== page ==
Truck driver training classes are a familiar feature to those seeking a job in the industry. There are well-known commercial schools, classes at local community colleges, and programs run directly by motor carriers, among others. Each holds out the promise of preparing the student for the Commercial Driver’s License (CDL) exam, for upgrading from a Class B to a Class A CDL or for obtaining a specific CDL endorsement, like the hazardous materials (H), passenger (P), or school bus (S) endorsement.
Now all these providers of truck driver training have another thing in common. Beginning February 7, 2020, they must be registered with the federal government and meet certain minimum curriculum requirements. That’s provided the Federal Motor Carrier Safety Administration (FMCSA) does not delay implementation.
In a new PrePass whitepaper, we explain how “training providers” of any sort must be registered with FMCSA’s newly-established Training Provider Registry (TPR). While third-party accreditation of training providers is not required, each must self-certify that it meets the new FMCSA entry-level driver training curriculum requirements and that the instructors it uses are qualified under FMCSA and any state instructor criteria. Instructors themselves need not register.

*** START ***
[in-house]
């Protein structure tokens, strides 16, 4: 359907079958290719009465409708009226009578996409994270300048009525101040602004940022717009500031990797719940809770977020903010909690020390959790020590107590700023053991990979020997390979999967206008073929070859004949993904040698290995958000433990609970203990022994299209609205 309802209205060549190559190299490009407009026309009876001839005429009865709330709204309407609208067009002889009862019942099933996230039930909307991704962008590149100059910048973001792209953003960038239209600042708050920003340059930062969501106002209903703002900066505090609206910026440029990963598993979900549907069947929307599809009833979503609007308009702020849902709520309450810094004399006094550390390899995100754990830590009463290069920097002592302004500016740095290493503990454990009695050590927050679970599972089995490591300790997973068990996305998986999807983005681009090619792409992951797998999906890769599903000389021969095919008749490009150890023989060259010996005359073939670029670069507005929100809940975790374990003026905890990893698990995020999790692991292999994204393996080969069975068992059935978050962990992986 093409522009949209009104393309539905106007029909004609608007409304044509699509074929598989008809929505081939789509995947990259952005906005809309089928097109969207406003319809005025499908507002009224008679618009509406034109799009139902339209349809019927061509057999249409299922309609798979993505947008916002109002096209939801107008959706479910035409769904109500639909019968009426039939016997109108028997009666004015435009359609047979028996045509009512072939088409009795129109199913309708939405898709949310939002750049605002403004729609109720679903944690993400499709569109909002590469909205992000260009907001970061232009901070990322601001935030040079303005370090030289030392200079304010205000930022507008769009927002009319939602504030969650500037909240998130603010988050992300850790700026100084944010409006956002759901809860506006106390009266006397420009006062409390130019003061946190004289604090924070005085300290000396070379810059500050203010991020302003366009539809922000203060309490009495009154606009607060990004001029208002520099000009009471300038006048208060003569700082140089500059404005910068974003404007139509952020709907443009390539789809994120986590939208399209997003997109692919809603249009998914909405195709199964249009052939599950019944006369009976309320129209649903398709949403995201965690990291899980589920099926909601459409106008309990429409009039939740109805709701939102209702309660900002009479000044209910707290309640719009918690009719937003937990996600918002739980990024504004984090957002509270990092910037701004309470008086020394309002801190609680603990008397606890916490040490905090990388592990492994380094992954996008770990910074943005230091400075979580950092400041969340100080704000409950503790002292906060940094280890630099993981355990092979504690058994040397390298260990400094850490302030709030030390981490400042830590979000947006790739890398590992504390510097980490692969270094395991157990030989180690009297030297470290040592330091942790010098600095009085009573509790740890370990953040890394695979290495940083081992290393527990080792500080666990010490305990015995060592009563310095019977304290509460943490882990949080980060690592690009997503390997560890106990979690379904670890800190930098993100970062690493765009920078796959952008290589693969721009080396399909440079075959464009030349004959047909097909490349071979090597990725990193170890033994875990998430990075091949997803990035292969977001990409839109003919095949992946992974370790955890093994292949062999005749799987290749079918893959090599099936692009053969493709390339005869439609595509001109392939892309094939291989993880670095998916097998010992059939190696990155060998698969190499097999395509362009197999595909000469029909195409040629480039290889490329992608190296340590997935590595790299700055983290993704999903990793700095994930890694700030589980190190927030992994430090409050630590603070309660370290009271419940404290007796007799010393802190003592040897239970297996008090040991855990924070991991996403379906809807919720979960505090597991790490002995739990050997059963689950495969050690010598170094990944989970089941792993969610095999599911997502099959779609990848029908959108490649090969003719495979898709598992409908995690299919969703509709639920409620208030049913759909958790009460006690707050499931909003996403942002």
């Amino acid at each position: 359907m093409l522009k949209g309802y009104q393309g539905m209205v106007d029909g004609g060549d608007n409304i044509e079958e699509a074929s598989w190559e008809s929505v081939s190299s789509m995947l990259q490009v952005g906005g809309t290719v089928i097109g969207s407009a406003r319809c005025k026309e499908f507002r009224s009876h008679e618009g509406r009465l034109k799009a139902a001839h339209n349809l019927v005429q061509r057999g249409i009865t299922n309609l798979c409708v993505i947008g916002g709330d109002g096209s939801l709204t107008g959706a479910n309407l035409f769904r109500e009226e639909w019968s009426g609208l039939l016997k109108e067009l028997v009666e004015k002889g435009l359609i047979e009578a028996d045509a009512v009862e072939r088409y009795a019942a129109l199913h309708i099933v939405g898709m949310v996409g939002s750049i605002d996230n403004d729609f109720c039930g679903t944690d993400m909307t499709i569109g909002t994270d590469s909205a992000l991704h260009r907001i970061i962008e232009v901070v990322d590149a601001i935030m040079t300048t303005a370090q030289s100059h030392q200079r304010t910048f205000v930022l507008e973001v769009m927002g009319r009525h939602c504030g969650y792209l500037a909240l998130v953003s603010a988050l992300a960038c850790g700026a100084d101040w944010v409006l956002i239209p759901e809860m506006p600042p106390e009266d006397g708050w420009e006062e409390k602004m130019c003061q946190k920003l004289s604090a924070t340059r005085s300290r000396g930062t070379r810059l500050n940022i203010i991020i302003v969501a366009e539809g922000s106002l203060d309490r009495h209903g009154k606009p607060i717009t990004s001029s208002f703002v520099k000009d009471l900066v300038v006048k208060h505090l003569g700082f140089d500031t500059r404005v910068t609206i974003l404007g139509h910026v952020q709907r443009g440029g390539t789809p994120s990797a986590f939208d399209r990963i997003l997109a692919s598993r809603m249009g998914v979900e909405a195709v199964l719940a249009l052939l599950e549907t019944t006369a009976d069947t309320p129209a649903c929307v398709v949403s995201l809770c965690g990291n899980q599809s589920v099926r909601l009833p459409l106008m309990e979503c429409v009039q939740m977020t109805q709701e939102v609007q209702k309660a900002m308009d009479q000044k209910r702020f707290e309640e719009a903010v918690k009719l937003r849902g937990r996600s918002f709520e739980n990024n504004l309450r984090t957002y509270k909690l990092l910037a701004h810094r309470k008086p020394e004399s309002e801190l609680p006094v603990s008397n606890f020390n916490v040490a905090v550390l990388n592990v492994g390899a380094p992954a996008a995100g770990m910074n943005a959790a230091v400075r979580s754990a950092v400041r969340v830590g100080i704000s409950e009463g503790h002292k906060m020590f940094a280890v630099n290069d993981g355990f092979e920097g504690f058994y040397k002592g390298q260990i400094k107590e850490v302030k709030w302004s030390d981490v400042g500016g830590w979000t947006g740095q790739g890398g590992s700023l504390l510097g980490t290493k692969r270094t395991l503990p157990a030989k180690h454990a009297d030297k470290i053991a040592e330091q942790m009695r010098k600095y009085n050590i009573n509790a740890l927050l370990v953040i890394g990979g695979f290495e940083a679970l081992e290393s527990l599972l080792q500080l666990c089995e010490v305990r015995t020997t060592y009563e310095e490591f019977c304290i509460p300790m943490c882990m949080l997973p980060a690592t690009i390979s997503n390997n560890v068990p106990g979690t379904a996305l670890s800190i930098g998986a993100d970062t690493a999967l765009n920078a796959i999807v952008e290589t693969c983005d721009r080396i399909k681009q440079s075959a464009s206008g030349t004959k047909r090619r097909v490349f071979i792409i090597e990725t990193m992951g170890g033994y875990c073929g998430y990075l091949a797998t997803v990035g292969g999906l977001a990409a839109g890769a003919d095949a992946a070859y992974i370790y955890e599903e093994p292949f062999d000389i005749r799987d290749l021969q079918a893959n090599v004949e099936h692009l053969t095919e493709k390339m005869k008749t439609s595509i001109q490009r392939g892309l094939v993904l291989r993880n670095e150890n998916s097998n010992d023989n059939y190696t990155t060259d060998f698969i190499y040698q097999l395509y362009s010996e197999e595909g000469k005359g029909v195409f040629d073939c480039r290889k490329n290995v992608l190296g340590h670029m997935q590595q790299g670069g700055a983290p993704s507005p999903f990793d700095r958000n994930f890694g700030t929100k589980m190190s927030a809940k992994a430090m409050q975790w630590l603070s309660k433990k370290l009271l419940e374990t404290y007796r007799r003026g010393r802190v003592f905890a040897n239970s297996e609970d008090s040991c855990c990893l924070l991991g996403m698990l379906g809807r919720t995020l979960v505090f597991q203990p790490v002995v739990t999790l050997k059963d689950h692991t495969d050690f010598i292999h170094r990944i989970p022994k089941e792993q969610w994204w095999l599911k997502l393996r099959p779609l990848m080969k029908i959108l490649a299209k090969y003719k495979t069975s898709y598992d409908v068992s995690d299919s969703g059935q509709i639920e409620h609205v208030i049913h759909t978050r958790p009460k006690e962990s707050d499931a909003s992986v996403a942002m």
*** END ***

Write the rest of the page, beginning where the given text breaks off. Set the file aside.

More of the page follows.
The whitepaper also tells how the efforts to establish entry-level driver training (ELDT) requirements (formally known as “Minimum Training Requirements for Entry-Level Commercial Motor Vehicle Operators”) has been a long process, filled with attempts, failures, studies, litigation and compromise.
The new ELDT regulations apply to both interstate and intrastate commercial motor vehicle drivers and is notable in several respects, which are detailed in the whitepaper. The new federal ELDT rules do not preempt those states which have requirements over and above the federal rules – such as minimum classroom hours or additional instructor criteria – so students should check out the state requirements at the same time they compare training providers.